At a time of more focus than ever on the protection of children, the digital world becomes ever more dangerous. Two devices could help change that, writes ARTHUR GOLDSTUCK.
It is deeply ironic that, the more options parents have for keeping their children safe through the use of technology, the more vulnerable their children become.
It doesn’t help that many kids are more tech-savvy than their parents, but that is more of an excuse than a reason for parents to abdicate responsibility for their children’s digital lives. The real issue is that the seemingly simple process of finding the right phone for a child – in terms of budget, style and capabilities – has become absurdly complex.
And then, once a phone is handed to the child, the parent is usually clueless about how to set it up, how to limit activities and types of access, and how to configure parental control functions.
The solution lies in stylish devices that are designed for children without detracting from their experience and even self-image.
Two gadgets launched in South Africa in the last two weeks address exactly these questions.
KidTech: Huawei P8 Lite adapted for children
The first, from a new South African company called KidTech, sensibly uses an existing phone, but adapts it extensively for children’s use. The base phone is a Huawei P8 Lite, a stylish, mid-range handset that has already been successful in South Africa for the past two years.
A 2017 edition, released last year, brings the phone up to date for current apps, while the KidTech adaptation makes it relevant, safe and fun for children. It is provided on a Telkom Mobile contract, and comes with parental controls that sort out these deceptively complex tasks:
- blocks harmful websites and apps;
- protects children from cyber-bullying and sexually-inappropriate behaviour;
- allows parents to control when and how the cellphone is used;
- tracks kids’ whereabouts at any time;
- sends alerts when the user leaves a designated area, like home or school.
“The idea came from witnessing arguments about cellphones between kids who want cellphones and parents who are worried about their kids being exposed to all the negatives that cellphones can introduce,” says Antony Seeff, CEO of KidTech.
The company is a subsidiary of the cellphone account management company, Tariffic, and was started by its executive team.
“KidTech has selected a suite of apps which have been pre-installed and pre-configured to ensure that parents need not worry about their kids online,” says Seeff. “One app helps parents identify if their kids are being the victims of cyberbullying by monitoring all WhatsApp and Facebook Messenger messages and alerting parents the moment certain bullying keywords are used.”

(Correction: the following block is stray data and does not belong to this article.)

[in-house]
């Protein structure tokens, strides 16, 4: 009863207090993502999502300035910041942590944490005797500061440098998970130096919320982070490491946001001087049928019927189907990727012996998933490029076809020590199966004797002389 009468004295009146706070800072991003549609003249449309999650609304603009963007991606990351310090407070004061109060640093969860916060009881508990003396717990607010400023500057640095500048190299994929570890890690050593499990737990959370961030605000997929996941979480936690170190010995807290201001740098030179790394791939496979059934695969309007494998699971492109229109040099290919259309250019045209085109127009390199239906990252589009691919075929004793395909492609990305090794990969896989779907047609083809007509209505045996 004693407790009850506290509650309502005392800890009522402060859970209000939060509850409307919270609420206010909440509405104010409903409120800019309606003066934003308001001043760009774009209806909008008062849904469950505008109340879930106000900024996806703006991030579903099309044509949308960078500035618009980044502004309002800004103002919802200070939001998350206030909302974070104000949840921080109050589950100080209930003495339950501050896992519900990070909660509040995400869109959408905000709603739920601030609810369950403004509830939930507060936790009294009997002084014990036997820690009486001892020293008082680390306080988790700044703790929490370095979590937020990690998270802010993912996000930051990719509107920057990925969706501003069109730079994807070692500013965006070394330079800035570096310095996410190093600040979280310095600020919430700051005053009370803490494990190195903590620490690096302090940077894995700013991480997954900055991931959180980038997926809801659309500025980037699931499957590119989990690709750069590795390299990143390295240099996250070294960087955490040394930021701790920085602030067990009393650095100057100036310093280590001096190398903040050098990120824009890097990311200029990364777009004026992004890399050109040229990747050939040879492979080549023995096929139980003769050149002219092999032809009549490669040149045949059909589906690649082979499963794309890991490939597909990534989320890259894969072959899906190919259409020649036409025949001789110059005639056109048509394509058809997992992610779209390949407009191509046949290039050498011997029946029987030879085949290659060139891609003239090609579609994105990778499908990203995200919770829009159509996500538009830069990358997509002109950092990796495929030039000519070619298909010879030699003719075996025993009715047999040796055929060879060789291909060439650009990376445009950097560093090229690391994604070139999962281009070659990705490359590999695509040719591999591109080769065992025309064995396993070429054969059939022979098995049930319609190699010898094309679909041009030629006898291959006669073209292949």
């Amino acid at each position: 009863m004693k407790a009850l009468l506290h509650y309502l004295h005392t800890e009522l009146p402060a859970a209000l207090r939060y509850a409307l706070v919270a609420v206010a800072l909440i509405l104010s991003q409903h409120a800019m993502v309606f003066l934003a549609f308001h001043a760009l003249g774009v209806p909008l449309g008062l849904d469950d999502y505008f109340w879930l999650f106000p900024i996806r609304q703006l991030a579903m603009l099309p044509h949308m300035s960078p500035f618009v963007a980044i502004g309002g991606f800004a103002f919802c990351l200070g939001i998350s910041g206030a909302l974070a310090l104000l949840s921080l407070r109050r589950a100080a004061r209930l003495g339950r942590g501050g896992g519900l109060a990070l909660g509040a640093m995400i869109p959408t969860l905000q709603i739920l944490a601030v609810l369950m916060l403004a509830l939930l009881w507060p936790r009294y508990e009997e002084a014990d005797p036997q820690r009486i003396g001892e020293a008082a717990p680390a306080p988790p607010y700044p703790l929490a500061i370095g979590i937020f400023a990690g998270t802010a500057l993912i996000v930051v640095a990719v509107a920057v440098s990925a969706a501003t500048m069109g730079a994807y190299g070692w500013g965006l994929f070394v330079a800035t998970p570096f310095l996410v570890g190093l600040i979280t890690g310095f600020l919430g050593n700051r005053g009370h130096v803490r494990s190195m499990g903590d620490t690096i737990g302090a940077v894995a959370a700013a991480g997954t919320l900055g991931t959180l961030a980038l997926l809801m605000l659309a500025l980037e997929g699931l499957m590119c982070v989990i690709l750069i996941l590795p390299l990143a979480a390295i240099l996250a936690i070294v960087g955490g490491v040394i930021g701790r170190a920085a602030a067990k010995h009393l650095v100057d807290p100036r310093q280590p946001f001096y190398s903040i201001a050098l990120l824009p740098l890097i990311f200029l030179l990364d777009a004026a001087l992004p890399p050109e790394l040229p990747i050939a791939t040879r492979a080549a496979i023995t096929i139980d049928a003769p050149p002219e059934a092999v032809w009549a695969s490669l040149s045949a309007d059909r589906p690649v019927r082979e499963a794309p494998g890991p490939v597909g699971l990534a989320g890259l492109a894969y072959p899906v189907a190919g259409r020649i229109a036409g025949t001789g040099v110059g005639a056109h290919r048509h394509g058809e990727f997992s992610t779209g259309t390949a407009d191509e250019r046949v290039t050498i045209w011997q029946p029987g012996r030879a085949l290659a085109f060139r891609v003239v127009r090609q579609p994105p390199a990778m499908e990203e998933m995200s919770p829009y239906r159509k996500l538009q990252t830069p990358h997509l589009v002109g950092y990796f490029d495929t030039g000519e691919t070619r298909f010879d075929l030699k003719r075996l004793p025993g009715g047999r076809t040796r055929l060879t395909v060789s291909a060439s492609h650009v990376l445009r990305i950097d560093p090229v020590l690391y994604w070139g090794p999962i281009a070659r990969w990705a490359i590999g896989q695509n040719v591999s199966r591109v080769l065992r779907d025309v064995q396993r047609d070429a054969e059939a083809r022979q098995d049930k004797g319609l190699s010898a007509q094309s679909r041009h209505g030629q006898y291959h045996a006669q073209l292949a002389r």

Nic Botes, KidTech co-founder, says the software is pivotal in preventing bullying and sexually-inappropriate conversations. And it goes further than conversations.
“Photos taken on the phone are also backed up and shared with parents, so they can identify any worrying behaviour before its too late,” says Botes.
KidTech also drew on Tariffic’s 12-year track record and expertise in identifying ideal contracts for specific needs. Usually geared to companies trying to make their staff accounts more cost-effective, Tariffic’s system was used to identify the perfect cellphone contract for kids.
The R249-a-month top-up contract comes with 1GB of data and free WhatsApp use. Parents can also top up the account with prepaid airtime or data, allowing tight control of bills.
“The stories that we’re hearing about what young kids are getting up to on their cellphones are frightening”, says Toma Batev, a KidTech co-founders. “There are many reports of kids under 10 sending nude photos of themselves, and becoming suicidal after being cyber-bullied online. Parents need to be able to protect their children from these dangers.
“Not giving children phones is not a realistic answer. Rather give them the right phones with the correct safeguards and protections.”
Aside from the customised phone, KidTech has has also created a website, http://www.ismychildbeingcyberbullied.co.za, to help with the wider cyber-bullying problem.
* Visit www.kidtech.co.za for more information
Connected MoveTime Family Watch MT30
Ensuring the safety of children is also the motivation behind a new smartwatch designed for younger kids. The MoveTime Family Watch MT30 was created by TCL Communication, the company that also produces Alcatel and BlackBerry phones.
It is based on the Qualcomm Snapdragon Wear 2100 chip, developed to allow any manufacturer to make small wearable devices. It takes forward Qualcomm’s own vision for the Snapdragon Wear platform, geared to a “new generation of wearable devices designed just for kids”, as the chipmaker put it.